Wean-to-First Service's Correlation to Farrowing Rate and Total Born / Female FarrowedFeb 7, 2014
We feel that wean-to-first service interval has a high correlation to both farrowing rate and total born/female farrowing. In this month's column, we will be taking a closer look at wean-to-first service interval trends that we are seeing as we consult, monthly or quarterly, with over 120 farms in the USA and Canada. When we were analyzing the farms last month, we were seeing farms with wean-to-first service intervals below five days. We track several production traits by week and now have a data set that is nine years old. We had been noticing over the last year that there has been a nice drop in the wean-to-first-service interval during the last 18-24 months.
We think this change was caused by more farms putting in automated feeding systems in the farrowing room, or increasing the times per day sows are being fed in order to increase the amount of feed they are getting during the lactation period. We have speculated that the change could have been caused by the increasing weaning age over the last few years, however, our charts showed the weaning age from 2005 to 2011 increased about 1.77 days and then has been flat for the last two years.
To see if there is a correlation between wean-to-first service interval and farrowing rate or total born / female farrowed, we looked at our SMS Benchmarking database of 634 farms and 1.24 million females to see what the data could tell us.
We selected 585 farms that were over 20+ pigs weaned / mated female / year for the last 52 weeks. We choose 20 pigs weaned / mated female / year in order to sort out farms with major diseases breaks, startups and repops. The farms were located in both the USA and Canada.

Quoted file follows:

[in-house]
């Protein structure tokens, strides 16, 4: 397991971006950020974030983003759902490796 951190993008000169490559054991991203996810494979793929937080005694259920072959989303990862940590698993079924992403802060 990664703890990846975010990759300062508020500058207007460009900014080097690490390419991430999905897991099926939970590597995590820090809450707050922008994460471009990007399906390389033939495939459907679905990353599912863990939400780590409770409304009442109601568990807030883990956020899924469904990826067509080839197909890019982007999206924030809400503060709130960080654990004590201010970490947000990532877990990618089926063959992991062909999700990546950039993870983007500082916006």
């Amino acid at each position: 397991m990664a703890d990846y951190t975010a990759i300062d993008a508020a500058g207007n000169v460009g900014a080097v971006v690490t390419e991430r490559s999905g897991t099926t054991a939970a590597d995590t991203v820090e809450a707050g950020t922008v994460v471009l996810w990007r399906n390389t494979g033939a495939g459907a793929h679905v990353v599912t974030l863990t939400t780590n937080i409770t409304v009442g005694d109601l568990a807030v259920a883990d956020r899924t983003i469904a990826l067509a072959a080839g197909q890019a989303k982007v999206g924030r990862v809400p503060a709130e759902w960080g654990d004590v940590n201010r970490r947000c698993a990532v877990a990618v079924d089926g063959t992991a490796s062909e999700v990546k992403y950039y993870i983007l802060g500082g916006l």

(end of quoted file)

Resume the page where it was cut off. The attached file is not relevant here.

The charts and graphs in this gallery will show you what we were able to learn by consulting our database.
As we mentioned earlier, we feel that wean-to-first service interval has a high correlation to both farrowing rate and total born / female farrowed. How do you get sows to cycle faster? Our thoughts are that aggressively feeding sows in lactation is the key. The genetic lines we have today are much better eaters and if given free access to feed in lactation will eat more feed, wean more pigs at heavier weights, and maintain body condition to cycle back faster after weaning. There is also one other area that helps, and that is feeding weaned sows more feed from weaning to breeding. Where is your sow farm at when it comes to feeding each sow as an individual, giving her all the feed she can eat?
At SMS, our mission statement is to provide “Information solutions for the swine industry.” We feel with the creation of the new Farm Benchmarking database we now have more detailed information to share with the swine industry. If your farm would like to be part of the Farm Benchmarking database, or if you have suggestions on production areas to look at, feel free to email or call us. We are looking forward to the year 2014 and being a part of the National Hog Farmer Weekly Preview team.
Previous Production Preview columns can be found at www.nationalhogfarmer.com.
If you have questions or comments about these columns, or if you have a specific performance measurement that you would like us to write about, please contact: email@example.com or firstname.lastname@example.org.
Learn more about our findings on wean-to-first-service intervals in the following charts in this data gallery.